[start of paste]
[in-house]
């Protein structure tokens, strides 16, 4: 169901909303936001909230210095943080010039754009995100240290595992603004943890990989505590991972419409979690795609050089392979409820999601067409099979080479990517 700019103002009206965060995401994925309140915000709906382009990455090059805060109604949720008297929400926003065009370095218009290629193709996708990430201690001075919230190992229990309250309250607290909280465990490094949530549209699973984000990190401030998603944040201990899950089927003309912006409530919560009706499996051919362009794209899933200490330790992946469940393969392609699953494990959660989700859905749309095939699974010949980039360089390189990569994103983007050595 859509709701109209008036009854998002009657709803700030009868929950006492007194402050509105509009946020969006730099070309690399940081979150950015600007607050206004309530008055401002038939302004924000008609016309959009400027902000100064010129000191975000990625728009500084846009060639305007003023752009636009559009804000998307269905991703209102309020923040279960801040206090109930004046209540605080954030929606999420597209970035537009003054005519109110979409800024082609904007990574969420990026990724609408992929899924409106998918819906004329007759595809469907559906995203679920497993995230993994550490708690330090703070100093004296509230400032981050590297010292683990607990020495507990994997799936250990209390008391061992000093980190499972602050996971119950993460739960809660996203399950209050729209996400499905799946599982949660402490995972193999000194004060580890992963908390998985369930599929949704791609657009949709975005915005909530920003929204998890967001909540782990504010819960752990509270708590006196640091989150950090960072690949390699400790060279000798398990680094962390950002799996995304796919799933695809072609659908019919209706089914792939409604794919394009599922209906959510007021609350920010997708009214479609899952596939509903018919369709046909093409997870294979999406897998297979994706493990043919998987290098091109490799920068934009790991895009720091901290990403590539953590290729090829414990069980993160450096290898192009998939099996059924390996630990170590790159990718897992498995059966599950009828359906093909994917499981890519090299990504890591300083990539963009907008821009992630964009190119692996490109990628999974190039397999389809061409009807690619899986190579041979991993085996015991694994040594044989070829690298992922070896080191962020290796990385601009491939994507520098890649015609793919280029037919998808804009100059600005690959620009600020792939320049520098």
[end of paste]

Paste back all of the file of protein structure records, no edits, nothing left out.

[in-house]
């Protein structure tokens, strides 16, 4: 169901909303936001909230210095943080010039754009995100240290595992603004943890990989505590991972419409979690795609050089392979409820999601067409099979080479990517 700019103002009206965060995401994925309140915000709906382009990455090059805060109604949720008297929400926003065009370095218009290629193709996708990430201690001075919230190992229990309250309250607290909280465990490094949530549209699973984000990190401030998603944040201990899950089927003309912006409530919560009706499996051919362009794209899933200490330790992946469940393969392609699953494990959660989700859905749309095939699974010949980039360089390189990569994103983007050595 859509709701109209008036009854998002009657709803700030009868929950006492007194402050509105509009946020969006730099070309690399940081979150950015600007607050206004309530008055401002038939302004924000008609016309959009400027902000100064010129000191975000990625728009500084846009060639305007003023752009636009559009804000998307269905991703209102309020923040279960801040206090109930004046209540605080954030929606999420597209970035537009003054005519109110979409800024082609904007990574969420990026990724609408992929899924409106998918819906004329007759595809469907559906995203679920497993995230993994550490708690330090703070100093004296509230400032981050590297010292683990607990020495507990994997799936250990209390008391061992000093980190499972602050996971119950993460739960809660996203399950209050729209996400499905799946599982949660402490995972193999000194004060580890992963908390998985369930599929949704791609657009949709975005915005909530920003929204998890967001909540782990504010819960752990509270708590006196640091989150950090960072690949390699400790060279000798398990680094962390950002799996995304796919799933695809072609659908019919209706089914792939409604794919394009599922209906959510007021609350920010997708009214479609899952596939509903018919369709046909093409997870294979999406897998297979994706493990043919998987290098091109490799920068934009790991895009720091901290990403590539953590290729090829414990069980993160450096290898192009998939099996059924390996630990170590790159990718897992498995059966599950009828359906093909994917499981890519090299990504890591300083990539963009907008821009992630964009190119692996490109990628999974190039397999389809061409009807690619899986190579041979991993085996015991694994040594044989070829690298992922070896080191962020290796990385601009491939994507520098890649015609793919280029037919998808804009100059600005690959620009600020792939320049520098």